The MarvoDIY Undefined 61 (UD61) is a 60% keyboard kit that retails for $149. MarvoDIY sent me the UD61 in exchange for an honest review. MarvoDIY also included the “Back to Peace” dye-sublimated PBT keycap set in XDA profile with my board.
My review sample shipped in minimalist, unbranded packaging, which I do not expect to be the case for the final retail product. Besides the board itself, the package included a minimalist metal keycap puller, a plastic switch puller, and a braided USB-C to USB-A cable.
The package did not include any documentation besides a thank-you card addressed to MarvoDIY’s initial batch of reviewers. The most important missing element here for me is the absence of a manual listing the UD61’s shortcuts. I was able to locate a list of the UD61’s shortcuts on MarvoDIY’s Discord server:
In comparison to other keyboards I have used, this is a fairly minimal set of stock shortcuts. One significant omission from this list is directional keys. The user cannot add to this list, and the default function key cannot be remapped. As a result, the user must define an FN1 key to get directional keys.
The Keyhome software has no documentation and is not particularly intuitive on the key remapping side. However, the LED controls are simple and more intuitive than those in the software associated with SKxx/GKxx rebrands. That said, Keyhome does not offer the same level of granular control over the LEDs. The RGB lighting itself is very bright and consistent across the board. The LEDs are north-facing, which is typical of pre-built keyboards. This unfortunately limits compatibility with Cherry profile keycaps.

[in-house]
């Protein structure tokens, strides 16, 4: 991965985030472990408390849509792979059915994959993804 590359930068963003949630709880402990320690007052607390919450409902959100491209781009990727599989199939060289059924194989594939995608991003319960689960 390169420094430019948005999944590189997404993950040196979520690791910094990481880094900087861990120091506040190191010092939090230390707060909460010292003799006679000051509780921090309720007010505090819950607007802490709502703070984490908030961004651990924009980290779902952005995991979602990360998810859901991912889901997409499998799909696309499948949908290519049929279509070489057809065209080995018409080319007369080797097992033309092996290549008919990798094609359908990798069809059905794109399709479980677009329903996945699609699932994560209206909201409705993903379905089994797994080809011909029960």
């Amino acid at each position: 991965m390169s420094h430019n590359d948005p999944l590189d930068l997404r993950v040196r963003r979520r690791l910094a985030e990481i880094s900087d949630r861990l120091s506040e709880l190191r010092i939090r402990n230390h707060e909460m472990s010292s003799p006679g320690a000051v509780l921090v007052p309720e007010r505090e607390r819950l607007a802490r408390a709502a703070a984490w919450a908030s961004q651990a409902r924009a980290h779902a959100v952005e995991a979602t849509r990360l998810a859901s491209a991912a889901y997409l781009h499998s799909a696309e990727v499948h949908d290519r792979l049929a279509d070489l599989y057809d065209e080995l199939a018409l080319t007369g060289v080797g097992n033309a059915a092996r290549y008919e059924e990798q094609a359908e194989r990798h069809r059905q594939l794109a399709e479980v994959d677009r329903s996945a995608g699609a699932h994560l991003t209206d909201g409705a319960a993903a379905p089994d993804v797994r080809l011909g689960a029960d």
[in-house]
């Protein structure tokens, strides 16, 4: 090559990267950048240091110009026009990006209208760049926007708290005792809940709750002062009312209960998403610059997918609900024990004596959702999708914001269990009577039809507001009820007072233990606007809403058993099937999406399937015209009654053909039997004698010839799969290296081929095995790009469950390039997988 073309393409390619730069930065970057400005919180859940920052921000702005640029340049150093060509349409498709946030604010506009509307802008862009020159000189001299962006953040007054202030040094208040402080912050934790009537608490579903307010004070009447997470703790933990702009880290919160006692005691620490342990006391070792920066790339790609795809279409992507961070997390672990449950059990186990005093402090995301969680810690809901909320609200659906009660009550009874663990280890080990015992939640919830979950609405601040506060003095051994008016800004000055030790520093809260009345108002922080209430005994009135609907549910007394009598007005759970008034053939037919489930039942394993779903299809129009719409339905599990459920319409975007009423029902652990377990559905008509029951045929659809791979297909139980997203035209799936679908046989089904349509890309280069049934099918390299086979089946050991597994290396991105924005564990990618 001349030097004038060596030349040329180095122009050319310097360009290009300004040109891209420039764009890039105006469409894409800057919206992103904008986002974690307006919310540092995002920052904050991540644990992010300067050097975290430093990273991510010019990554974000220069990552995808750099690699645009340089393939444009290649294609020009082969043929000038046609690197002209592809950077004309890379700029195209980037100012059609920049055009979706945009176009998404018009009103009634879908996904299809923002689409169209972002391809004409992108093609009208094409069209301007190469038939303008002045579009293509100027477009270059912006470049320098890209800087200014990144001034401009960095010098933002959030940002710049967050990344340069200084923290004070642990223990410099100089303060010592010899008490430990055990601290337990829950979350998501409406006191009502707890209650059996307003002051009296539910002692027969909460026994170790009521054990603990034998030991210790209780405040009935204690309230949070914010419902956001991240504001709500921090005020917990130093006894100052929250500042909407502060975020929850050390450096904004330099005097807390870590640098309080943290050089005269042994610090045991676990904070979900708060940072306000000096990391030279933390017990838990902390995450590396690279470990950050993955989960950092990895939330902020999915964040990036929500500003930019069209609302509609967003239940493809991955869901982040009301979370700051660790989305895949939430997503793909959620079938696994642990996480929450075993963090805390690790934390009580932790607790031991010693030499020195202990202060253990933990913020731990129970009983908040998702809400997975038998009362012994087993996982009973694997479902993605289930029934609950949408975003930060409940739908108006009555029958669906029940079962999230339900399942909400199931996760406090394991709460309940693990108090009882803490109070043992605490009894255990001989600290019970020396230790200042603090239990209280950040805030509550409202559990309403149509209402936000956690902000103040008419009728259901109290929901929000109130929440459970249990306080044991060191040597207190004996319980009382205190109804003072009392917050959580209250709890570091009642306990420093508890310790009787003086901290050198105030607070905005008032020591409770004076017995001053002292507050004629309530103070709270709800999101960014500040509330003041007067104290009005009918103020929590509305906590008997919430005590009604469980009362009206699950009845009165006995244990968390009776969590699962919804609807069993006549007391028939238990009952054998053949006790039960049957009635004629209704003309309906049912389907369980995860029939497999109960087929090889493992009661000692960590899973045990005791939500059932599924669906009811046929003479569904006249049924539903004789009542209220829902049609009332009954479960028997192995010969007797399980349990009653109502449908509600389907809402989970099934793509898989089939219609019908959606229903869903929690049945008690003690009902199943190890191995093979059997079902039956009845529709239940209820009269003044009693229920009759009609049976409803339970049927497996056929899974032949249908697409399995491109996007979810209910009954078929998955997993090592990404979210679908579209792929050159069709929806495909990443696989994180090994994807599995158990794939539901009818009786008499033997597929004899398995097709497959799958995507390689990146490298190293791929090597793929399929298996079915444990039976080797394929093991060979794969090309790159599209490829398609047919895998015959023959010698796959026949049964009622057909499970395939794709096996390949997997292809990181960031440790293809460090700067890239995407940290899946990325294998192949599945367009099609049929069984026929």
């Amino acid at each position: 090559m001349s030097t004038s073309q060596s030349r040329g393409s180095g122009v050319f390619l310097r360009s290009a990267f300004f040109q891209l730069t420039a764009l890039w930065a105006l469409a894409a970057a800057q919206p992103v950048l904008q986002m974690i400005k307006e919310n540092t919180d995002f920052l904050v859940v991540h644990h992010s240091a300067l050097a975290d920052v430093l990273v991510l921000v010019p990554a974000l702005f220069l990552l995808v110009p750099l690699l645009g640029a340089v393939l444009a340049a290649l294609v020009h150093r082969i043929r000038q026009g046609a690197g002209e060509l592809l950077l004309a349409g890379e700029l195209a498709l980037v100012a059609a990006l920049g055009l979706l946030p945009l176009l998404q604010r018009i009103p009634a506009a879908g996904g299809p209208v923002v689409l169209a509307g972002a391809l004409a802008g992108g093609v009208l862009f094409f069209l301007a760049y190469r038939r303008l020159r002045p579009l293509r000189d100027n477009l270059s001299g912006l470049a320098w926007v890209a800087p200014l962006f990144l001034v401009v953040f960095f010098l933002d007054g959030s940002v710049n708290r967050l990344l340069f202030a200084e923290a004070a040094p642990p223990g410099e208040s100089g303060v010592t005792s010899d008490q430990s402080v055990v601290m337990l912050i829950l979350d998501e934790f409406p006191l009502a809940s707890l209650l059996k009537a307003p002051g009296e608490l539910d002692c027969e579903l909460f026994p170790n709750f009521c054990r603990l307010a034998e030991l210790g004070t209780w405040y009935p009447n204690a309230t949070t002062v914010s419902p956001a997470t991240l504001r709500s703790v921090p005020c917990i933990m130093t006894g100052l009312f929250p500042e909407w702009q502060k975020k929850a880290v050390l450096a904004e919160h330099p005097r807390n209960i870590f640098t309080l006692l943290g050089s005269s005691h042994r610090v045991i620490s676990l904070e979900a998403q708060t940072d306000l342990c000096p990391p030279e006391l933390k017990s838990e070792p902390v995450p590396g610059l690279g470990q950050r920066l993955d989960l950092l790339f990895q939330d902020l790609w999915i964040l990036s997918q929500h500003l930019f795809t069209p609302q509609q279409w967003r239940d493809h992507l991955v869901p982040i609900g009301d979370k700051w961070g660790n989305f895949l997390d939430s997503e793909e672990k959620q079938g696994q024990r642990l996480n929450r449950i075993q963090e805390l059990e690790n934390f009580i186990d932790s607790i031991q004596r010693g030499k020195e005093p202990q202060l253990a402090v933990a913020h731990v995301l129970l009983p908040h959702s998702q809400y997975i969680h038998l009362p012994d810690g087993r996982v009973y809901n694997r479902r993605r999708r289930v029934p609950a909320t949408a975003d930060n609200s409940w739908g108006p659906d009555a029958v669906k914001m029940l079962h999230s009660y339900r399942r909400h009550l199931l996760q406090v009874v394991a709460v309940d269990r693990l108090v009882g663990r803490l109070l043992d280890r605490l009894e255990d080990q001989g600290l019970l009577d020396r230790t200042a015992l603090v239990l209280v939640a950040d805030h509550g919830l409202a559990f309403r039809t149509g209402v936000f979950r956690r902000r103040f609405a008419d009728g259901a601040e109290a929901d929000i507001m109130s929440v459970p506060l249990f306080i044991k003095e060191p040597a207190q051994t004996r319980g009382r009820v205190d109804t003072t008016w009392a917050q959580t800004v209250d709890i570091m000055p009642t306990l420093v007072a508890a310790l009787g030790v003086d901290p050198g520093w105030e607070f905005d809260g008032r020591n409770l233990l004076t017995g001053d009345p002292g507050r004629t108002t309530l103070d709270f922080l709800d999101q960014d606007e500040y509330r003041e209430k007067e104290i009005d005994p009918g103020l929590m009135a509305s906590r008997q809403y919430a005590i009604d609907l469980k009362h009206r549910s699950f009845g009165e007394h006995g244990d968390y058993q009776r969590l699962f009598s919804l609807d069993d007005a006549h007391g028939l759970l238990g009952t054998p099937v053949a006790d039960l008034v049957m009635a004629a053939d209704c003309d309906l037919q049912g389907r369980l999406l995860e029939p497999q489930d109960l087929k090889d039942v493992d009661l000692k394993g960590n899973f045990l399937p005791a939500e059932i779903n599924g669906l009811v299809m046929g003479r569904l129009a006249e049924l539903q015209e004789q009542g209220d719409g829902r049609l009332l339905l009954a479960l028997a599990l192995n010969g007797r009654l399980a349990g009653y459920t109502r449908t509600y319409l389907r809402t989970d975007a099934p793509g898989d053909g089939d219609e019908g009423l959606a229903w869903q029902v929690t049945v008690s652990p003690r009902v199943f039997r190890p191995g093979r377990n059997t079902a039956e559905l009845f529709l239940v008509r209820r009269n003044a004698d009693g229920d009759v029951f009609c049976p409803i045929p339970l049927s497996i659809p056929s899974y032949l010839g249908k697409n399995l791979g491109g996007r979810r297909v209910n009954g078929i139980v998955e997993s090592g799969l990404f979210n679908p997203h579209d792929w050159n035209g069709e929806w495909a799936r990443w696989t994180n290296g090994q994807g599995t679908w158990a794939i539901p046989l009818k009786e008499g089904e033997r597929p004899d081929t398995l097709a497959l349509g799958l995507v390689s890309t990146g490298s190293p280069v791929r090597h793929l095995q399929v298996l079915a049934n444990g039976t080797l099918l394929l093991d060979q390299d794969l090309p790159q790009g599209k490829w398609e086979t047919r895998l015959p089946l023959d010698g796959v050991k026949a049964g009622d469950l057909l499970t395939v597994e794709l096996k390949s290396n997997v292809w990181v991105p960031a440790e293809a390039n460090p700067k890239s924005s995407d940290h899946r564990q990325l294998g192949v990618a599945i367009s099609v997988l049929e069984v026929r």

The UD61 uses a tray-mounted design. The PCB allows for the hotswapping of switches, which saves me a lot of trouble and heartache as someone without a high-quality soldering kit. There is a thick foam sheet between the plate and the PCB. The stabilizers are plate-mounted, not screw-in.
The form factor of the case is clean and minimal. The case appears to be machined out of a single slab of gunmetal grey anodized aluminum. The case has a thin bezel and rounded corners. A recessed USB-C port is located at the top left-hand corner of the board.
The build quality of the UD61 is nearly immaculate. The anodizing on my unit was flawless to my eyes and I could not detect any imperfections in the machining other than a faint mark across the USB-C recession. There are no external screws on the case. There is zero branding on the UD61, and the bottom of the case, at least in the case of my review unit, lacks any kind of engraving or identifying marks. I prefer this, especially for a more budget-friendly board. I also think it fits with the manufacturer’s stated philosophy of allowing the user to define the board.
There are four round rubber feet, the two top feet significantly larger than the bottom ones. The case itself does not have any kind of angle. The size differential of the larger top rubber feet to the smaller bottom feet does create a minute typing angle, but I would have liked more of one.